I am not sure if this “faction” (why do I feel like I am in the middle of a Divergent movie using this term) wants to claim this year’s lower ratings (the show was down 16%) was caused because the Academy lost “prestige” in the Best Picture contest by allowing so many interlopers, but that seems to be part of the argument. The fact is most of the major awards shows were down this year including the Golden Globes and the Grammys. It’s cyclical and if an American-Sniper-Movie-Posterything, the fact that the Academy was able to agree on eight films this year, instead of being stuck with a maximum of five, likely kept the ratings slide from going even deeper. Based on conversations with Oscar voters, and just the way things came down in the end, it is fairly easy to assume that the Best Picture nominees in a field that only allowed five would have been Birdman, Boyhood, The Imitation Game, The Grand Budapest Hotel and Whiplash. My guess is The Theory Of Everything, Selma and American Sniper would have been left on the sidelines. The latter, while very much loved by many in the Academy, also was somewhat polarizing , and the fact is Clint Eastwood was snubbed by the director’s branch , another indicator in many cases of Best Picture strength. So assuming that was the case, Sniper, the number-one grossing film of 2014, might have saved the day in part thanks to that Picture nomination, bringing in a larger and more involved TV audience. It’s a distinct possibility that wouldn’t have happened with the more exclusive five nominee rule, which by the way didn’t always come up with the best choices when it was in effect. And then there’s Selma. That film made the Academy the media’s whipping boy and brought renewed cries for more diversity in the Academy this year, even though they did nominate it for Best Picture (and Best Song which it won). The fact it was overlooked for Director and Actor led to idiotic headlines of “snub”. The Academy doesn’t “snub” you by nominating your movie for their most prestigious award. That Best Picture nomination almost assuredly would not have come in a field of five, but it certainly made it a lot easier to defend the Academy against unfair.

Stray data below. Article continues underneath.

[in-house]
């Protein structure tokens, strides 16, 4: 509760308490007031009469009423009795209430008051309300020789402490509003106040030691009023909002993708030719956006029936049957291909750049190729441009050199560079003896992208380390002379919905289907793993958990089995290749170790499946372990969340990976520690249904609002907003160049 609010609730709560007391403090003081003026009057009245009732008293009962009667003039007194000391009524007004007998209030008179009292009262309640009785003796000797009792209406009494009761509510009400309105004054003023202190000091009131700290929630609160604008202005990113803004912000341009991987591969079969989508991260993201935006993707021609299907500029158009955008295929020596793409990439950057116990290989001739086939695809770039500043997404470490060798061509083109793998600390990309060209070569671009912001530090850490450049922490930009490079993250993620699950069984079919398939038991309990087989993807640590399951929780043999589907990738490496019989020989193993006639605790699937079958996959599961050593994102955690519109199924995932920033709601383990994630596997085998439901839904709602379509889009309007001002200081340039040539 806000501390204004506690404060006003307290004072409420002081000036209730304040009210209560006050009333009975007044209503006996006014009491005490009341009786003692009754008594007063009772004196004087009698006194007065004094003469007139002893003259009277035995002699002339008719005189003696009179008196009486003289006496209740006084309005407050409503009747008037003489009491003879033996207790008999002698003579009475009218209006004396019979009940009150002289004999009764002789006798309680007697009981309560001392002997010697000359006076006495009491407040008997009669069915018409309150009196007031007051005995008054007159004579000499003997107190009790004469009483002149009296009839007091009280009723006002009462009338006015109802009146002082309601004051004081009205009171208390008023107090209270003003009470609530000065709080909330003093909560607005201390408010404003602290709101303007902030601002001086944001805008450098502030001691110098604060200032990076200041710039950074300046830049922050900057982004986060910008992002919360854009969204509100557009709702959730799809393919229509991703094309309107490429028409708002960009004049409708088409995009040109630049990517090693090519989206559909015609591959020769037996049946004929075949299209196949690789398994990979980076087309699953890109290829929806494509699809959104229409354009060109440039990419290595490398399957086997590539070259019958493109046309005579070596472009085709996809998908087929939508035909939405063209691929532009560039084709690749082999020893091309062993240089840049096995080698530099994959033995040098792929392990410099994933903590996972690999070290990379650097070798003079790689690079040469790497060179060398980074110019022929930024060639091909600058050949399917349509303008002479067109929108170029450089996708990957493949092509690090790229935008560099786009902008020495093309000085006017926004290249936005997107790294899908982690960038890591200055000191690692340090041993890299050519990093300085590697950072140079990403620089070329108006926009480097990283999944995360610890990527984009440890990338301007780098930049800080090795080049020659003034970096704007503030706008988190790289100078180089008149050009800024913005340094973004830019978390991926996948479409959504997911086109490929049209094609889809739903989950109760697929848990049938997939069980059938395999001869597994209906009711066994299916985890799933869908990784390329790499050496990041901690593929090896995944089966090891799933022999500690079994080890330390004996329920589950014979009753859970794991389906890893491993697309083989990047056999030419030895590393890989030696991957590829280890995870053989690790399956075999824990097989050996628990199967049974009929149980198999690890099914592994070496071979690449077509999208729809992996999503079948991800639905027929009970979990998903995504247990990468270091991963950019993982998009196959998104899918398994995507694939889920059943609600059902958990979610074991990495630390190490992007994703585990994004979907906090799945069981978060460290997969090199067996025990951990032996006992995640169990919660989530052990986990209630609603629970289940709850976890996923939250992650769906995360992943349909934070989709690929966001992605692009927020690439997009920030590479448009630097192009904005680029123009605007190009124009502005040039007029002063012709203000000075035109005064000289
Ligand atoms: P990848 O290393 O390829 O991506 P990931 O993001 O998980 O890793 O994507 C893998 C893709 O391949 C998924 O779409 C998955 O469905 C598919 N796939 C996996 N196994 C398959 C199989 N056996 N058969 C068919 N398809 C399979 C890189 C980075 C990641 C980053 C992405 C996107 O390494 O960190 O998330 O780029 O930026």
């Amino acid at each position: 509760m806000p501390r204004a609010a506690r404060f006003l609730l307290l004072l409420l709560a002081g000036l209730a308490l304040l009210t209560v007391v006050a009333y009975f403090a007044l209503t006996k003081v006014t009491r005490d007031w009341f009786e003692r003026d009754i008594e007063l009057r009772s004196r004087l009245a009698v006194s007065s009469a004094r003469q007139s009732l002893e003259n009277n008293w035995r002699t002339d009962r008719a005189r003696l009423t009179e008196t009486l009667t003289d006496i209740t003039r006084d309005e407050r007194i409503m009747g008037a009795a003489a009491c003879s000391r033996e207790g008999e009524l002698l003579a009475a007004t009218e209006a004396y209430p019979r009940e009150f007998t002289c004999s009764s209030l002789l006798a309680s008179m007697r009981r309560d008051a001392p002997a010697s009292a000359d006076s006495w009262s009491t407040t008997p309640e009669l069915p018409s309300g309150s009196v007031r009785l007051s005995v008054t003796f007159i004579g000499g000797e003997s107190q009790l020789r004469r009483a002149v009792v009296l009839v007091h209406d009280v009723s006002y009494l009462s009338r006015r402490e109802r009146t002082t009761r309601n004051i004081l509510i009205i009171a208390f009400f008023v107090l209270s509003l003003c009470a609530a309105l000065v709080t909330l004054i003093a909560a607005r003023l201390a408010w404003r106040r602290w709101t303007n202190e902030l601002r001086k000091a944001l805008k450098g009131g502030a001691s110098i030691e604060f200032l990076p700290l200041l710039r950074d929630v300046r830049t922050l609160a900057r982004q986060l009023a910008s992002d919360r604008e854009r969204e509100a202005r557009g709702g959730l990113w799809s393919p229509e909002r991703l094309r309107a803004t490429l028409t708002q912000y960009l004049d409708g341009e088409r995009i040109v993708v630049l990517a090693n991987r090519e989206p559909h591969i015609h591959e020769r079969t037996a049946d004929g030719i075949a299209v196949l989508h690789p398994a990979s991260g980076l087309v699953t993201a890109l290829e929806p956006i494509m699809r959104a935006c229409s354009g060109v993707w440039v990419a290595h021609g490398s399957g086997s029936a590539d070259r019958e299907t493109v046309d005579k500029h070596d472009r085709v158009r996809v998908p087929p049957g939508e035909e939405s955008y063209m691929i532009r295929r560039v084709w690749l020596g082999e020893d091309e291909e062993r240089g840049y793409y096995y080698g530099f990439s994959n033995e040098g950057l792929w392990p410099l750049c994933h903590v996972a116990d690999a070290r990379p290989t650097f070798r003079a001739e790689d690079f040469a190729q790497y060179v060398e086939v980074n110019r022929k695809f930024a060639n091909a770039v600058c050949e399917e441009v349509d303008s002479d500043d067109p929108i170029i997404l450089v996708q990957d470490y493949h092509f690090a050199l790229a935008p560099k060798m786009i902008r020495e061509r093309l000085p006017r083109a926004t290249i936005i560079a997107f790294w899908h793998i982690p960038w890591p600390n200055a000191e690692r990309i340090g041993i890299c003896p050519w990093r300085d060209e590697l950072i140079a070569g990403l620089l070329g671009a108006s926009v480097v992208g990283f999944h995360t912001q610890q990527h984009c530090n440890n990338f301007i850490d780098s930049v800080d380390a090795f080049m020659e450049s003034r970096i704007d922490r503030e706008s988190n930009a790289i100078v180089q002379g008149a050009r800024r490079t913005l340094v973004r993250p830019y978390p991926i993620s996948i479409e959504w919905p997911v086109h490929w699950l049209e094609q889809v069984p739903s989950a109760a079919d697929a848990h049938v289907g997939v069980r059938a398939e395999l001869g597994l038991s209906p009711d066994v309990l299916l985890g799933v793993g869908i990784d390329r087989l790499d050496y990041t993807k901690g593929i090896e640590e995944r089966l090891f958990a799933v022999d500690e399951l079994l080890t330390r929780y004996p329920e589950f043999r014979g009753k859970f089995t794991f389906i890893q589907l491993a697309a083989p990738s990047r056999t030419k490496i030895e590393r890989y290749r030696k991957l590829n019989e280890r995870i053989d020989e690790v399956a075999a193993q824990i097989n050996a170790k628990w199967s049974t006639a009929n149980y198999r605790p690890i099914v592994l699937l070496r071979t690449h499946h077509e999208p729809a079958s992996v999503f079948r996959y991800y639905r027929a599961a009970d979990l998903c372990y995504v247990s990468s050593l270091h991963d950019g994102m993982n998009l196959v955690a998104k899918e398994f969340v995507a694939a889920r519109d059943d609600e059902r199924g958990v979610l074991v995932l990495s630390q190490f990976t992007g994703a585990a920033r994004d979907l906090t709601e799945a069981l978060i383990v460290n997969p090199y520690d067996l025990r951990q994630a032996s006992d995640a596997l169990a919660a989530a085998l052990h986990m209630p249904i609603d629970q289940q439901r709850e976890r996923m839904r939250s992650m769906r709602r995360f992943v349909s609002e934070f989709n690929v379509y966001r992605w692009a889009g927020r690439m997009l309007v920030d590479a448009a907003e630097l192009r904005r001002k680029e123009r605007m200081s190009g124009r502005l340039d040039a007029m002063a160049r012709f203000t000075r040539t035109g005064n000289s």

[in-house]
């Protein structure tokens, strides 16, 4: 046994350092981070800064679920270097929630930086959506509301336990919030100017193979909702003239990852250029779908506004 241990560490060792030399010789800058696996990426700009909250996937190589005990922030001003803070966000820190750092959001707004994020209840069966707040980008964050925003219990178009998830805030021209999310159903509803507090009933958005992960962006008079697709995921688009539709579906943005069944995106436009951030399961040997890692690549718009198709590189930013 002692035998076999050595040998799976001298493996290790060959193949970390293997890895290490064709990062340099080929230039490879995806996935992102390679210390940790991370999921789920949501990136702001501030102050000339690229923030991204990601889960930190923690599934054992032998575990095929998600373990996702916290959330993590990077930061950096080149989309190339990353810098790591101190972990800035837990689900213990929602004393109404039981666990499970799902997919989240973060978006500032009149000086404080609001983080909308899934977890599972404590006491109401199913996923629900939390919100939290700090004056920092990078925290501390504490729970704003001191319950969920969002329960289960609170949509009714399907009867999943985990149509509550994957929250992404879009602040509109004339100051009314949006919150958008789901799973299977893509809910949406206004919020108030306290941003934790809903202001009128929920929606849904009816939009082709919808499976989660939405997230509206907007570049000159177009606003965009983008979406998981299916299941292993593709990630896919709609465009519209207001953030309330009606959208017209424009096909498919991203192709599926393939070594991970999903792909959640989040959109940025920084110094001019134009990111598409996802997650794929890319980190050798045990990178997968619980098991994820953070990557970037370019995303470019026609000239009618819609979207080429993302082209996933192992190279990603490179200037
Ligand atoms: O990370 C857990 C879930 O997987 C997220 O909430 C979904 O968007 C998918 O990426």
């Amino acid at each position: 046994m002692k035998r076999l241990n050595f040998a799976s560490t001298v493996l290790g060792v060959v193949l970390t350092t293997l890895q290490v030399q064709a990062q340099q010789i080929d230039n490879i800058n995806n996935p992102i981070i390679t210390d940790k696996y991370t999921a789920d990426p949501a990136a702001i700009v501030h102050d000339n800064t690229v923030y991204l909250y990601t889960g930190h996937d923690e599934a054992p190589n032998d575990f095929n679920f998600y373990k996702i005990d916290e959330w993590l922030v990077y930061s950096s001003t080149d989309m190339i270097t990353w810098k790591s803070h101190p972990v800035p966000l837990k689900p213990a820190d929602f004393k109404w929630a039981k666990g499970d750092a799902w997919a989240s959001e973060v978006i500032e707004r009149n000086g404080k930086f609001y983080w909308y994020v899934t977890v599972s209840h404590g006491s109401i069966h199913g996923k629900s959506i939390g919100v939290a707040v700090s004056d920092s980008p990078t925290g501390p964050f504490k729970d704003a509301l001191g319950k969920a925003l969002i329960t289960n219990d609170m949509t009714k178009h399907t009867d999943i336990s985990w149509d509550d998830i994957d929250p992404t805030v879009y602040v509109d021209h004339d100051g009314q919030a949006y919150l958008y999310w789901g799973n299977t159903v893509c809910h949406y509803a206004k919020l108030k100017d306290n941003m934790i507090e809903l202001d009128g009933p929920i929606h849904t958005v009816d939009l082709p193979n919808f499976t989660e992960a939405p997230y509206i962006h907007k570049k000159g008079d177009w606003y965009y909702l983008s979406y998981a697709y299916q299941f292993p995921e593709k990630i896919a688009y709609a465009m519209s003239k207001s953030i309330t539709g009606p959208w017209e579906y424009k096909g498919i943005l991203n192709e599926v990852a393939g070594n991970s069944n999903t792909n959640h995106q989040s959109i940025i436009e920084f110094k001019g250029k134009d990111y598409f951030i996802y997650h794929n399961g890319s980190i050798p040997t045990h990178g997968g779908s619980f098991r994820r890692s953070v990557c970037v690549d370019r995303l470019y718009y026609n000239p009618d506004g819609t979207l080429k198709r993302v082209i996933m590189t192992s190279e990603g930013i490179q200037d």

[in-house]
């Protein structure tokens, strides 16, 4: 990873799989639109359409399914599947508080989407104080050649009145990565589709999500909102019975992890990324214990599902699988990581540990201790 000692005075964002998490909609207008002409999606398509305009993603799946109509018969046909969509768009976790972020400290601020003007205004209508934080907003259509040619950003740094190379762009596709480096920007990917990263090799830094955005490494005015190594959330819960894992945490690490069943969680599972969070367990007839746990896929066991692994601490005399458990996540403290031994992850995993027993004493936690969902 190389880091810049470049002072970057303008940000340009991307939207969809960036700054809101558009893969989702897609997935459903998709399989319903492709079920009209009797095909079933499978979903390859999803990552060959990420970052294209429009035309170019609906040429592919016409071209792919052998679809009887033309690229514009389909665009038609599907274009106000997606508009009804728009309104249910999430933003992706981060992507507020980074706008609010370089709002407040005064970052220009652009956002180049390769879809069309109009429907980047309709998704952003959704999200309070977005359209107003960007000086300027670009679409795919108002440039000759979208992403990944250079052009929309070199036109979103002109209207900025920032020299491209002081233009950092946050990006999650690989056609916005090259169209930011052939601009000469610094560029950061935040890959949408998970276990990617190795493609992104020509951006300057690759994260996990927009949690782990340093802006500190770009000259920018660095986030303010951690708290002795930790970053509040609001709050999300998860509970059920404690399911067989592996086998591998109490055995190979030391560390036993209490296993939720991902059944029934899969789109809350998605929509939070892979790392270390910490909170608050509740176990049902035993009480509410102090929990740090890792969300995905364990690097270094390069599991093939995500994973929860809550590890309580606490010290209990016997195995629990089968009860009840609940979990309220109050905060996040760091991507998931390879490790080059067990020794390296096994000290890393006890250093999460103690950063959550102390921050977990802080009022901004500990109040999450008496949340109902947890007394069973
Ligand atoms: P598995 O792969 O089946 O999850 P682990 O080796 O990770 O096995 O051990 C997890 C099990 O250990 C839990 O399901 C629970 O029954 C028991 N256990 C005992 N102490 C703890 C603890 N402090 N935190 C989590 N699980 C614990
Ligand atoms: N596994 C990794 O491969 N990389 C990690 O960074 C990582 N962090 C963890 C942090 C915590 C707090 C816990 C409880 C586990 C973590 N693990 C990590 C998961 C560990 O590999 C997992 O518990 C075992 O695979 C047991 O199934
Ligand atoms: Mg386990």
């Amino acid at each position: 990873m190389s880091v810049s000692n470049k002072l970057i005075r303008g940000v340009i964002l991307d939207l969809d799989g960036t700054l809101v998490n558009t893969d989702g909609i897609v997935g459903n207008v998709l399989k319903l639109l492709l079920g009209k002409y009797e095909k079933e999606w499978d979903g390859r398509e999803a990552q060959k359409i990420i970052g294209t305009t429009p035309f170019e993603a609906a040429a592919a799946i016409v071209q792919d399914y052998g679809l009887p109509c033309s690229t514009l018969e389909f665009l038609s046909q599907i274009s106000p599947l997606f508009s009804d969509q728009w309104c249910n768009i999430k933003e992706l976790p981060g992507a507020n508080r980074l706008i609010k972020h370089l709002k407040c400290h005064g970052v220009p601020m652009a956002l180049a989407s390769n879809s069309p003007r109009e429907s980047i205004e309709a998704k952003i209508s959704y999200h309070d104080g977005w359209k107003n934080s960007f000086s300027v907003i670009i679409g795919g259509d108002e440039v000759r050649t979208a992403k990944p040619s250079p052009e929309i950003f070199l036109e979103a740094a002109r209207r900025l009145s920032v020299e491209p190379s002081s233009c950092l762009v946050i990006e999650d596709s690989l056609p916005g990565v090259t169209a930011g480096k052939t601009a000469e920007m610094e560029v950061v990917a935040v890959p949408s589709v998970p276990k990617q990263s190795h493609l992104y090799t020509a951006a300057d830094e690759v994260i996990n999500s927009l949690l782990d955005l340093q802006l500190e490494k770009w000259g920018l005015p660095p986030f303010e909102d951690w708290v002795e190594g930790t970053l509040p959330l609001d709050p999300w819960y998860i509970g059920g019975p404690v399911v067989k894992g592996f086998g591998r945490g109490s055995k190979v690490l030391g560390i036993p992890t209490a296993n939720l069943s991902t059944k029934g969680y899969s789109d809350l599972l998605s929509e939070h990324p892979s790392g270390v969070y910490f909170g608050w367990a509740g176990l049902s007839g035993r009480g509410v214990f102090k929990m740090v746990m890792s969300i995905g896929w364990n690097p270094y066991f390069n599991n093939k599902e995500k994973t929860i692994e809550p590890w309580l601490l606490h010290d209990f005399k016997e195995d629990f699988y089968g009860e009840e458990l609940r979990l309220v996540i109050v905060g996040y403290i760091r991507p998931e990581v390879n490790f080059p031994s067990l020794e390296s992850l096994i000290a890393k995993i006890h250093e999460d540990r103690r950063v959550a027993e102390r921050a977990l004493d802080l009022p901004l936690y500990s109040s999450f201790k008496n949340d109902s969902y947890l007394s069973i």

Maya, the proud honeybee that entertained preschoolers and kids back in the 80’s, is buzzing to the big screen! This bee with a big heart is ready for her biggest adventure yet. Who’s bring her back for more of her adventurous buzzing joy Dan?
Dan Barry (via Animation World)- Shout! Factory Kids is bringing the CG-animated Maya the Bee Movie to theaters in Los Angeles and New York on May 1, 2015, according to a report by Screen Daily.
Based on the well-known children’s book by Waldemar Bonsels, the German-Australian co-production from director Alexs Stadermann (Bambi II) offers an immersive cinematic adventure into a spectacular macroscopic world. Featuring the voices of Coco Jack Gillies, Jacki Weaver, Miriam Margolyes, Richard Roxburgh, Kodi Smit-McPhee and Justine Clark, the screenplay was written by Marcus Sauermann and Fin Edquist.
Rated G, Maya the Bee Movie centers on Maya, a little bee with a big heart. She dreams of an exciting life of freedom, fun and adventure — the world is simply far too interesting to stay inside a hive! Her funny attempts to fit in bring her into trouble with the Queen’s narrow-minded royal advisor, Buzzlina. With her best friend Willy, Maya buzzes out into the meadow on an exhilarating adventure of self-discovery.
While most bees believe that other insects should be feared, Maya can’t help but make friends with Flip the charismatic and eccentric grasshopper, Kurt the dung beetle, and even Sting, a young hornet. But when the Queen’s royal jelly is stolen, it will take Maya and all of her bug buddies to figure out who did it and how to save the day.
Maya the Bee Movie is a co-production of Studio 100 Media and Buzz Studios in association with Flying Bark Productions.
Checking the Penguins tally, 1,746 fans sign in as they receive Team Skipper’s backstory as they digest on how the flightless heroes became a team.
That concludes March folks. Don’t miss the 2015 KCA’s right before a never before seen SpongeBob and the premiere of Harvey Beaks. What will spring showers bring for April? Come back soon for the next edition of Gene Scallop’s entertainment report.